Companies that stand the test of time are ones that constantly renew their competitive advantage. The idea is to not only keep the Moat intact, but also constantly widen it. This idea was taken to a new level by another Buffett admirer – Jeff Bezos. Legend has it that Bezos drew the famous Amazon Flywheel on a napkin before he started the company. I can’t verify whether this actually happened, but the Amazon Flywheel is now a permanent fixture in Business folklore.
DoorDash founder and CEO Tony Xu was obviously inspired by this. In their S-1 filing, he made sure to include the DoorDash Flywheel:
Scale begets scale. And larger the scale, wider the Moat. That’s the Flywheel Effect. While DoorDash’s flywheel is very convincing, when it comes to scalability, it’s AirBnB that stands out.
Scalability: Where they diverge.
Scalability means higher profit margins as revenue increases. Wall Streets analysts also call it Operating Leverage. Software companies – especially in this era of Cloud Computing – are highly scalable with high operating leverage. It’s all about cost structure. If most of the costs are fixed, it doesn’t take much to sell more of the product. Economists would probably like to tell you – the Marginal Cost of software delivered via Cloud – is almost Zero.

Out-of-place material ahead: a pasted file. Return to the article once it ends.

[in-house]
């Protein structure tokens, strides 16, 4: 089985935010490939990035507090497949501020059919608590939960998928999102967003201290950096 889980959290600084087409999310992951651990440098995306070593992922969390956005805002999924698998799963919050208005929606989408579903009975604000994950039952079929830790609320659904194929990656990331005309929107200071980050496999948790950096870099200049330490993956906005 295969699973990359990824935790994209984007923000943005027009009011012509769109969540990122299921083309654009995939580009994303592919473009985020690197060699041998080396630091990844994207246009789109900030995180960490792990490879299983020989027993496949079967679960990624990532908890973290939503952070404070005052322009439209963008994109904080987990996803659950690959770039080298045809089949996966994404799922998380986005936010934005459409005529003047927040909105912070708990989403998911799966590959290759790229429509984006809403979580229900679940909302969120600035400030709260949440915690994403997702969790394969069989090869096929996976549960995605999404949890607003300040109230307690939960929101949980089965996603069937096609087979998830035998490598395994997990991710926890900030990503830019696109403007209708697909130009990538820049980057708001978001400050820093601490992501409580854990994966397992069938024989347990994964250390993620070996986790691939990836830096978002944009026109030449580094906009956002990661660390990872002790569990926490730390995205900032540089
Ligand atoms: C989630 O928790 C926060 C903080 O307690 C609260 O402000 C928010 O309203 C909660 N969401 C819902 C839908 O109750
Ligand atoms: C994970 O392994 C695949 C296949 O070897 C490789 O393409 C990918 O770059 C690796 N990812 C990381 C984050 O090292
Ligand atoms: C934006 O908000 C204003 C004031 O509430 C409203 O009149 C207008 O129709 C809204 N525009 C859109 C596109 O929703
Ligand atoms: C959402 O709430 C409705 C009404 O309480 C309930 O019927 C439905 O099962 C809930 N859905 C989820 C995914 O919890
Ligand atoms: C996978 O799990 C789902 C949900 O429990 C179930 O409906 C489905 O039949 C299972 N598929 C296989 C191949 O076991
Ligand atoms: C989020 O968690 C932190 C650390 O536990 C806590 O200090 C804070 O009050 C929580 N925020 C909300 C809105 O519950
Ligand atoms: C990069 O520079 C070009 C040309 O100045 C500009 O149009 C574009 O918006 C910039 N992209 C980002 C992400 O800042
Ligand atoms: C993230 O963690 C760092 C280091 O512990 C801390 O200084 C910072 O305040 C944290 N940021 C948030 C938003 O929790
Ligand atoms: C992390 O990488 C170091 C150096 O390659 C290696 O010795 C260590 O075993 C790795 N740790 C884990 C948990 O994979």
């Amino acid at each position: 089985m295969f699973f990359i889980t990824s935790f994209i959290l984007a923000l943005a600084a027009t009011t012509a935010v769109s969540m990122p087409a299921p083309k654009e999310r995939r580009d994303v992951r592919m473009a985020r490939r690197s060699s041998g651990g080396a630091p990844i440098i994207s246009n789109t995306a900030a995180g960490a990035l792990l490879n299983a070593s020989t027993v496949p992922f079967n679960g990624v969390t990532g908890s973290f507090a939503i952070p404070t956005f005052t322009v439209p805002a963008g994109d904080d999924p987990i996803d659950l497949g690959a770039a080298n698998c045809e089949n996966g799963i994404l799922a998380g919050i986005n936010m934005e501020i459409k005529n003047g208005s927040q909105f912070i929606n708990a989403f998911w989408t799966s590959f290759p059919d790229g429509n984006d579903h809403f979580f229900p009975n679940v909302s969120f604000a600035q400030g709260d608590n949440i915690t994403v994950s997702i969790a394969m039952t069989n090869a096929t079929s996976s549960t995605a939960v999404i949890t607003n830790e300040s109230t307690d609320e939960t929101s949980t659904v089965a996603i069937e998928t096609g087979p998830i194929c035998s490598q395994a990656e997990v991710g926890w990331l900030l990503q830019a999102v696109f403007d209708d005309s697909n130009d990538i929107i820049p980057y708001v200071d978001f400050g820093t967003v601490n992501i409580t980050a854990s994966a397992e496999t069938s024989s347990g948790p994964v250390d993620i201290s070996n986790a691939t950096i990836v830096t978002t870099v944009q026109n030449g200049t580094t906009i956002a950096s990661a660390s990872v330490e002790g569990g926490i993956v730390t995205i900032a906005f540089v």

DoorDash and AirBnb have a big software component to them but they do operate in the physical world, unlike, say, Adobe or Salesforce. Ultimately, the products and services sold in DoorDash or AirBnb marketplaces are generally physical. This spikes up their marginal cost of selling the product or service. In the physical world, it costs money to make and ship an additional product.
DoorDash makes money when people order food or groceries or something else. They charge a service fee to both the customer and the seller. And from that service fee, they pay the “Dasher” or the delivery person and keep the rest. The Dasher fee is their marginal cost. In their S-1 filing, DoorDash provided an illustration of how their fee structure works:
AirBnb didn’t draw us a Flywheel. It is, however, the more scalable company. They still run into the limits of the physical world – such as, say, number of apartments in the world in a given year – but until that limit is reached, the marginal cost of selling an additional product is very, very low. Most of their costs are fixed and centralized. They don’t need to pay anyone to rent an additional apartment. They don’t even own the apartments or houses. They get a fee every time a customer rents a place or books an AirBnb Experience. As the number of bookings increase, so does the profit margin. Here’s AirBnb’s fee structure illustration from their S-1 filing:
We normally spot Scalability with high profit margins. In the Income Statement of a firm, Cost of Goods Sold generally accounts for most of the Variable Costs. Revenue minus Cost of Goods Sold is Gross Profit. Gross Profit divided by Revenue is Gross Margin – higher the margin, the more scalable a business usually is. Here’s how the Gross Margins of DoorDash and AirBnb compare:
To be upfront, I’d like to mention a couple of caveats about the data: